The songs that follow aren't nearly so dark, but they are just as immediate, their usual glacial drones now overlaid with creaking electronic fissures and clattering percussion. Where their arrangements occasionally were bogged down in atmospherics, here their melodies take a more direct flight path-the soaring choruses of "Ísjaki," in particular, standing out among the most perfect pop hooks they've ever crafted. Whether or not these streamlining shifts are due to the band being refocused as a three-piece, Hólm won't say, but Sigur Rós has never made an album with so many human fingerprints smudging up their usually pristine sound.

"I think when we recorded it and we listened back to the recordings-before we started layering things on top of it-we all thought, 'Wow, this actually sounds really good,'" Hólm explains. "This was the first time that we've recorded something and we didn't feel like, 'Oh, we'll have to fix this in the mix or in the mastering.' I think it was the first time ever that we recorded something and we thought, 'Wow, we could just release this as it is. We don't even have to work on it.' Though we obviously did. But it happened quite quickly."

That spontaneity ends up being the defining characteristic of Kveikur, and while they've made more groundbreaking or idiosyncratic records, this is the one they needed to make to inject some unpredictability into a trajectory that a year ago appeared close to entering a decline phase. Though Hólm suggests that they have little interest in how their music is perceived by fans or critics, his tone changes when the topic shifts to the band's recent addition to the select group of acts that have had their yellow-skinned likenesses appear on The Simpsons. Chosen by longtime fan and Simpsons creator Matt Groening to provide incidental music and a rendition of the show's theme for an episode set in Iceland, the band ended up using their backstage time on tour gathered around a laptop, trying to craft their contributions for the season finale of the show's 24th season. Though their mythology allows little room for boasting, in this one case they are willing to make an exception.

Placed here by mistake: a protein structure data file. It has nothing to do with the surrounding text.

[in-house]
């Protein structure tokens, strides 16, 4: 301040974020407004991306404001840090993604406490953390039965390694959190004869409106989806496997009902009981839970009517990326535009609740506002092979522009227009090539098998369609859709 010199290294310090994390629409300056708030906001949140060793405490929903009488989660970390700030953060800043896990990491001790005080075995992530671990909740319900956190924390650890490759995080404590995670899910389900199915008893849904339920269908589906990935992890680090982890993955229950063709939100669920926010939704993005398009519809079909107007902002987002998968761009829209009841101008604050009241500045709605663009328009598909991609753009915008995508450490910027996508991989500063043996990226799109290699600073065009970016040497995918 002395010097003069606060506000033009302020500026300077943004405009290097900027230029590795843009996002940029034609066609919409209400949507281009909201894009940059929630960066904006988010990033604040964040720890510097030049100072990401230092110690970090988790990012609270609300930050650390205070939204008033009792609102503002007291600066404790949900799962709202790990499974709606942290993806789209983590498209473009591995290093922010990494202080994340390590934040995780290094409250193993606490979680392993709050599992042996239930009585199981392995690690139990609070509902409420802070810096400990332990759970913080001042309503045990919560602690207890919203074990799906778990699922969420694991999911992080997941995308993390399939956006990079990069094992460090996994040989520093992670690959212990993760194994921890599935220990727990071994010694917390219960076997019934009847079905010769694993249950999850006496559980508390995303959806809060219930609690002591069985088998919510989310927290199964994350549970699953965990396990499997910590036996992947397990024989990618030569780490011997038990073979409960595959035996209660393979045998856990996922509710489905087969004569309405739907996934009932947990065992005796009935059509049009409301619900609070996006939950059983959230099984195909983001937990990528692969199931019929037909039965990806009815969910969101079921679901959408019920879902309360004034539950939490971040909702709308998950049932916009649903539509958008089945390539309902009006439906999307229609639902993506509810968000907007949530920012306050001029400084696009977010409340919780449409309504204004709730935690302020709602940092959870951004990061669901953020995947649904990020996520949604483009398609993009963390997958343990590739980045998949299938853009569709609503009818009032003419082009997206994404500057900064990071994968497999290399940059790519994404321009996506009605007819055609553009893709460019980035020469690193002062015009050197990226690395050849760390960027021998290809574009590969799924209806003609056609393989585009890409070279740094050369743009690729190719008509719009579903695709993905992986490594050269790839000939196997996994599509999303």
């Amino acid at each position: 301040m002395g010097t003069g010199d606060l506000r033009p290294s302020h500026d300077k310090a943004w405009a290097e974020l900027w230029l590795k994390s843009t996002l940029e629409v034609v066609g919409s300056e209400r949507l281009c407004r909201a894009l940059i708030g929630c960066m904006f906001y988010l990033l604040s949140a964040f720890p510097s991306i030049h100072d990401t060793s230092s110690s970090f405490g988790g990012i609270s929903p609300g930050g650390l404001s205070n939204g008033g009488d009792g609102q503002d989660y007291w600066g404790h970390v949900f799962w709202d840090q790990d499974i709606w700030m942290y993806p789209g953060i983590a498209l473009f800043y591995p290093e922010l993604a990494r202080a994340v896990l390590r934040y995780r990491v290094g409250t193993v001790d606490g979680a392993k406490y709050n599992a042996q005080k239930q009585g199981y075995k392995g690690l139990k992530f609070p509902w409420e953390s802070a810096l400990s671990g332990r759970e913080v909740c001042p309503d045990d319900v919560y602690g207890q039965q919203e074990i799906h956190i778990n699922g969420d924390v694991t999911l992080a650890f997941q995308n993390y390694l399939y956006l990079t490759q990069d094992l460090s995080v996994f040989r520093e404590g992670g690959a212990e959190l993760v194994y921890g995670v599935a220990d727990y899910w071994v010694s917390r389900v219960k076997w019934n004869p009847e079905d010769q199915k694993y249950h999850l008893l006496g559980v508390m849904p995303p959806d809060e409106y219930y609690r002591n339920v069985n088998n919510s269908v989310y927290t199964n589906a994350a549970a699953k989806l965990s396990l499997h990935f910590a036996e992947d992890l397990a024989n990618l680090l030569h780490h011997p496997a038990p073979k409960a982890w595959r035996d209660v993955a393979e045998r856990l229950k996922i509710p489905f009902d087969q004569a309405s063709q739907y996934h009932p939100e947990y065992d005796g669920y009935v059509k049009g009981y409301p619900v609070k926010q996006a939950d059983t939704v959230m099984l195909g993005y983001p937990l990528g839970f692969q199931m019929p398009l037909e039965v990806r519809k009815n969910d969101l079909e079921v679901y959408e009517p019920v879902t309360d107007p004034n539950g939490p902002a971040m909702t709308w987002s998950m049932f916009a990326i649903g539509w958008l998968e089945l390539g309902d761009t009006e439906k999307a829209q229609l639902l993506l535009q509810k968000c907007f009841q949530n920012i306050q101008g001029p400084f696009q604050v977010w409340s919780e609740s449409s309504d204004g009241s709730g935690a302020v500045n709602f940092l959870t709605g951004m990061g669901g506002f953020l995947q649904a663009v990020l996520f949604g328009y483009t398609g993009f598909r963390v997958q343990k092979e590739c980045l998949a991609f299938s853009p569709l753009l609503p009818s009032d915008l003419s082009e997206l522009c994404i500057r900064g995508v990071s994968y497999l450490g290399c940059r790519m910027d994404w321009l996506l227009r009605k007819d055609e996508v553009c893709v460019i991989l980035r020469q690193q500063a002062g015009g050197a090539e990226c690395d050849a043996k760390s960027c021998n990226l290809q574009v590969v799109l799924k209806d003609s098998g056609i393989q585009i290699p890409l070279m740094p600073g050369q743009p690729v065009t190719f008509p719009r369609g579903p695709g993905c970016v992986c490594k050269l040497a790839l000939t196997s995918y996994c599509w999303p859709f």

"Being on The Simpsons, we said, 'Now we've made it,'" Hólm says with satisfaction. "We can retire happy."

[This article first appeared in Under the Radar's June/July 2013 print issue.]



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mutt_R
September 6th 2013
4:58pm

for my (hard-earned) money, the lads have never quite again scaled the heights trekked on ( ) & takk….which doesn’t make them bad people. or a bad band.  they’re a GREAT band.  imponderably adrift at times.  like pynchon on ludes.  s’okay…i like my masterpieces inscrutably thick.  i just miss the old look of ‘em….the old sound…..ye olde daze.